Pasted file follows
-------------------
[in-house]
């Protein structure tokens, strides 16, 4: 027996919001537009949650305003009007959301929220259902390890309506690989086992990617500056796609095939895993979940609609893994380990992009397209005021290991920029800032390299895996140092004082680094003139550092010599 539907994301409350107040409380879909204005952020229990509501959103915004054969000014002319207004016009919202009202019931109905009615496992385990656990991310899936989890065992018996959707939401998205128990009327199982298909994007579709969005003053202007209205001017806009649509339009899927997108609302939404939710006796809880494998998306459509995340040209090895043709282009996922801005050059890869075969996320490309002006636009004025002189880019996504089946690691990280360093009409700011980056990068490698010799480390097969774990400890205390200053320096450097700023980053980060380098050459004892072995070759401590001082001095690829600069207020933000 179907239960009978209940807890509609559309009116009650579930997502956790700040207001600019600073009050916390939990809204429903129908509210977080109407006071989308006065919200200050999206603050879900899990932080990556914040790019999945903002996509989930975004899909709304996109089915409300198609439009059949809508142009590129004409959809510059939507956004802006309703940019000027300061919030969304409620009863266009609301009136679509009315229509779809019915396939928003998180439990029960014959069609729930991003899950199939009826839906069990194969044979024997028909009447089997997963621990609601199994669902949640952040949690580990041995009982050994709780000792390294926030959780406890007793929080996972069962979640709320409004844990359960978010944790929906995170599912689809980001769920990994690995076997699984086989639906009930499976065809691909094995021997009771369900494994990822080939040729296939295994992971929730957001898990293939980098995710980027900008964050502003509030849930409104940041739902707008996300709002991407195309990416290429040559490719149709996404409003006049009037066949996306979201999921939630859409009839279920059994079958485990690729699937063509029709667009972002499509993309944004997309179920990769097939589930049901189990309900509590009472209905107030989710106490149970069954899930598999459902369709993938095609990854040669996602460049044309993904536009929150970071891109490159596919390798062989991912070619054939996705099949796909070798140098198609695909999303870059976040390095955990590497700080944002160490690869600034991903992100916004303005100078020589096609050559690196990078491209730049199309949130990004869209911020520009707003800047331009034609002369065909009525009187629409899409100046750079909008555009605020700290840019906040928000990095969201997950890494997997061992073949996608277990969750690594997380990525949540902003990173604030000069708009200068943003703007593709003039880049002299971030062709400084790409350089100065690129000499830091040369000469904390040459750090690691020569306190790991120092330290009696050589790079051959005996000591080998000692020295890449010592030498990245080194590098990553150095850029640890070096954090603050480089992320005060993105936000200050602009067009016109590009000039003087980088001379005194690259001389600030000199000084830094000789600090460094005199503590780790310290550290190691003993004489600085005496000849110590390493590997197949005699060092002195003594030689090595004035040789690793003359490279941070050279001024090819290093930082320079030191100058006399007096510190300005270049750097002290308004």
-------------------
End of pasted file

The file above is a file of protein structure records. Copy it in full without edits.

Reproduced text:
[in-house]
């Protein structure tokens, strides 16, 4: 027996919001537009949650305003009007959301929220259902390890309506690989086992990617500056796609095939895993979940609609893994380990992009397209005021290991920029800032390299895996140092004082680094003139550092010599 539907994301409350107040409380879909204005952020229990509501959103915004054969000014002319207004016009919202009202019931109905009615496992385990656990991310899936989890065992018996959707939401998205128990009327199982298909994007579709969005003053202007209205001017806009649509339009899927997108609302939404939710006796809880494998998306459509995340040209090895043709282009996922801005050059890869075969996320490309002006636009004025002189880019996504089946690691990280360093009409700011980056990068490698010799480390097969774990400890205390200053320096450097700023980053980060380098050459004892072995070759401590001082001095690829600069207020933000 179907239960009978209940807890509609559309009116009650579930997502956790700040207001600019600073009050916390939990809204429903129908509210977080109407006071989308006065919200200050999206603050879900899990932080990556914040790019999945903002996509989930975004899909709304996109089915409300198609439009059949809508142009590129004409959809510059939507956004802006309703940019000027300061919030969304409620009863266009609301009136679509009315229509779809019915396939928003998180439990029960014959069609729930991003899950199939009826839906069990194969044979024997028909009447089997997963621990609601199994669902949640952040949690580990041995009982050994709780000792390294926030959780406890007793929080996972069962979640709320409004844990359960978010944790929906995170599912689809980001769920990994690995076997699984086989639906009930499976065809691909094995021997009771369900494994990822080939040729296939295994992971929730957001898990293939980098995710980027900008964050502003509030849930409104940041739902707008996300709002991407195309990416290429040559490719149709996404409003006049009037066949996306979201999921939630859409009839279920059994079958485990690729699937063509029709667009972002499509993309944004997309179920990769097939589930049901189990309900509590009472209905107030989710106490149970069954899930598999459902369709993938095609990854040669996602460049044309993904536009929150970071891109490159596919390798062989991912070619054939996705099949796909070798140098198609695909999303870059976040390095955990590497700080944002160490690869600034991903992100916004303005100078020589096609050559690196990078491209730049199309949130990004869209911020520009707003800047331009034609002369065909009525009187629409899409100046750079909008555009605020700290840019906040928000990095969201997950890494997997061992073949996608277990969750690594997380990525949540902003990173604030000069708009200068943003703007593709003039880049002299971030062709400084790409350089100065690129000499830091040369000469904390040459750090690691020569306190790991120092330290009696050589790079051959005996000591080998000692020295890449010592030498990245080194590098990553150095850029640890070096954090603050480089992320005060993105936000200050602009067009016109590009000039003087980088001379005194690259001389600030000199000084830094000789600090460094005199503590780790310290550290190691003993004489600085005496000849110590390493590997197949005699060092002195003594030689090595004035040789690793003359490279941070050279001024090819290093930082320079030191100058006399007096510190300005270049750097002290308004």